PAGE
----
Three Medical School students went back to middle school over the summer. This time around, though, they weren't students, but teachers. The students taught about 20 students at the Turner Middle School, at 59th and Baltimore, about cancer and general health topics. The students were participating in a summer internship program run by the West Philadelphia Improvement Corps and the Community Health Group at the University. The students were also sponsored by the U.S. Department of Health and Human Services. WEPIC developed out of a public service and community development seminar taught by School of Arts and Sciences Vice Dean Ira Harkavy and President Sheldon Hackney. "The goal is improving the quality of life in the community by linking the students at the University with West Philadelphia community work," Harkavy said. "In this way, the University will be assisting schools to become centers for their neighborhoods." Last year, the theme for the curriculum was hypertension, and this year the focus was on cancer. "We tried to teach what cancer is, where it arises from, and how it spreads," said second-year Med student Dwayne Sewell. The 20 middle school students learned about the different types of cancer and the risk factors associated with it. "A key point was that we focused on the philosophy that they control their own health," said second-year Med student Mike Reyes. A typical day at the school would begin with a short lecture. The classroom setting was interactive and students asked questions throughout the day. The class split up into small groups for discussion run by the three Med students, three Turner teachers and nine undergraduates from Harkavy's seminar class. Each undergraduate was assigned two middle school students who they worked with for the whole month. Group time was spent role playing, writing rap songs, and videotaping presentations. The Med students also brought pathology specimens, such as a human liver and a silicon breast model. The middle school students spent much of the time preparing for a health fair which was held on the last day of school. The students ran the booths themselves, which ranged from blood pressure tests to cancer screenings to eye examinations. "This program provides a way for different schools such as the Med school to infuse resources into the community," said Jack Ende, an associated professor at the Med School and an administrator at the Hospital of the University of Pennsylvania. Ende supervised the Med students at Turner. The summer program is already expanding. The program directors just obtained funding from the Ronald McDonald Children's Charity which was used, in part, to hire full-time coordinator. The three Med students all have written reports based on their summer experience. Sewell developed a breast cancer survey which he distributed at the health fair. Reyes studied the demographics of the Turner community and what health facilities are available. The third Med student, Laura Sices, developed a manual for intensive preventive screenings to be done by fourth-year Med students later this year. "It was really a unique program because so many different groups-graduates, undergraduates, and middle school students- worked together," Sices said. "It was rewarding because we got to see what being a doctor is really all about," Reyes said.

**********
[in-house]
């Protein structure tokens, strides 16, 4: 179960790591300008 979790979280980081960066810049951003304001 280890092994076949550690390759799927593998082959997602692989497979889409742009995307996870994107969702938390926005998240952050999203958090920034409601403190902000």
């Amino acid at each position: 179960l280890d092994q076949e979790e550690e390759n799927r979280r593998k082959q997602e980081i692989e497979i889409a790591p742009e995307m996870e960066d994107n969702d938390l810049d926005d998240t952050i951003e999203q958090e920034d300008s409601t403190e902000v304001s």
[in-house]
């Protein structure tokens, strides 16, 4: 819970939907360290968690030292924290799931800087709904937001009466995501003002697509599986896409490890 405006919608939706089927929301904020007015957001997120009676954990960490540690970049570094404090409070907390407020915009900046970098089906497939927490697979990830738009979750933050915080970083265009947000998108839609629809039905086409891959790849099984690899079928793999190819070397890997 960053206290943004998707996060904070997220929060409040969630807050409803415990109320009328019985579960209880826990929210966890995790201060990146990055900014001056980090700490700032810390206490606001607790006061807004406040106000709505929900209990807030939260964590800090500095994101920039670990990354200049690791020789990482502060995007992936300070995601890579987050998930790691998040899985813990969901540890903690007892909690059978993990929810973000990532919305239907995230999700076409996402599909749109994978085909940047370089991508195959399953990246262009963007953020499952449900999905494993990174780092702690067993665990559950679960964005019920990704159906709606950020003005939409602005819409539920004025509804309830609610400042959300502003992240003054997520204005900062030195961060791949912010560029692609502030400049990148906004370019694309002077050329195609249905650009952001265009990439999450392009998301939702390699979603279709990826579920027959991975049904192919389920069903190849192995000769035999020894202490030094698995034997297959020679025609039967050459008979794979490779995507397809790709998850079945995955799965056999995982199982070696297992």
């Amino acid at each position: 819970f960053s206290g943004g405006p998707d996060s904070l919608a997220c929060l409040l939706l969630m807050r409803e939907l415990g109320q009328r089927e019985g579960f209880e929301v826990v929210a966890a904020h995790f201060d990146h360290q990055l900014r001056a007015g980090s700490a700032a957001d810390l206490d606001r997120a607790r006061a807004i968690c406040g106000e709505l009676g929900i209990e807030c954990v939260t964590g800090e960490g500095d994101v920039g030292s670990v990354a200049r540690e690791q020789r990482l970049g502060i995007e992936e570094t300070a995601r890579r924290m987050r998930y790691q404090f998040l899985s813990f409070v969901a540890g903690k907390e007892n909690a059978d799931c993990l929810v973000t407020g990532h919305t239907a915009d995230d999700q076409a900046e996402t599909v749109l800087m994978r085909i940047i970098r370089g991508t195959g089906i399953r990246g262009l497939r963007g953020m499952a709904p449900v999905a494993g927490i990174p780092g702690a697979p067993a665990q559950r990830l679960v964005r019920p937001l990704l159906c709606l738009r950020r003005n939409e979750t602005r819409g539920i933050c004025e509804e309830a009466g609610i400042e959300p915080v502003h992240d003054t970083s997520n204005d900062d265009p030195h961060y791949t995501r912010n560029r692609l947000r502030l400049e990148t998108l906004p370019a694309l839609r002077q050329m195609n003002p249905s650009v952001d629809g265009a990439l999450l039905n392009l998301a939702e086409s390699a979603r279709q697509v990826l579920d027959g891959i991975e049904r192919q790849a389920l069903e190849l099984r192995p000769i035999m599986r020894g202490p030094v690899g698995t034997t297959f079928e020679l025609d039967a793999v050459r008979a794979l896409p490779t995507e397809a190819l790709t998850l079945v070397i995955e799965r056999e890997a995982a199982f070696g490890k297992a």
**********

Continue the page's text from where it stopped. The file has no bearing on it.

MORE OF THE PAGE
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AIDS events may return AIDS Awareness Week may be back on track, according to Sexual Health Educator Kate Webster. Webster said last week that for the second straight year, there would be no AIDS Awareness Week at the University in February. But this week, she said she has begun recruiting speakers and will attempt to form an AIDS awareness event around them in February. "There is programming happening," said Webster. "I am awaiting the acceptance of a keynote speaker so that I can build a program around her." Webster said that there will be several events scheduled for the second week of February. However, Webster said that it may be only "a couple of events" rather than a full week of activities. AIDS Awareness Week was held in 1988, 1989 and 1990. Turnout for many of the programs was very low, and the annual event did not occur last February. The lack of an awareness week has come under fire from several student groups, including the Graduate Student Associations Council. Last week GSAC passed a resolution calling for Vice Provost for University Life Kim Morrisson to "take responsibility for sponsoring and coordinating" AIDS Awareness Week. The resolution also states that "the plans for HIV/AIDS Awareness Week are poorly developed or non-existent." "One of the main reasons that there was no AIDS Awareness Week [last year] is that Kate Webster's position was vacant -- there was no one to coordinate," said GSAC Secretary Michael Polgar. But after talking to Webster yesterday, Polgar said he "was impressed" by Webster's commitment to planning events which focus on AIDS education. Polgar said that he believes "there was never a conscious decision" to discontinue AIDS Awareness Week. "It was more that the University just let things slide," he said. Besides scheduling programs for February, Webster said that the University will also hold events in observance of International AIDS Awareness Day on December 2. Webster said that the December program was planned "long before" Magic Johnson's announcement that he is HIV-positive. However, Webster said that this revelation has heightened AIDS awareness on campus -- especially with December 2 fast approaching. "It's almost unbelievable timing," Webster said. According to Polgar, GSAC will work with Facilitating Learning About Sexual Health, a student organization which sponsors Sexual Health workshops at dormitories and fraternities and provides individual counseling for students. The group will distribute condoms and fliers on International AIDS Awareness Day. GSAC also will help organize activities for February. Anthropology graduate student Michael Bazinet said that the University should do more to promote AIDS awareness. "They have good ideas but no idea about implementation," said Bazinet. "I'm really upset that there hasn't been a more carefully orchestrated effort." Bazinet said that one of the main reasons AIDS Awareness Week was scheduled for February is because "it's safer to have it in the spring." "It's not like Homecoming or Parents' Weekend where there are a lot of alumni and parents floating around," Bazinet said. On International AIDS Awareness Day, FLASH will be handing out free condoms on Locust Walk throughout the afternoon, beginning at noon. Students will also be handing out "FLASH facts," short messages which provide information such as the statistic that 75 percent of people world-wide infected with AIDS are heterosexual. FLASH fliers, bearing the slogan "It takes more than Magic to stop AIDS. Use Condom sense," have begun appearing throughout University dormitories and classrooms. "The FLASH kids have a great message," said Webster. "We welcome other groups to bring their banners and messages." (CUT LINE) Please see AIDS, page 4 AIDS, from page 1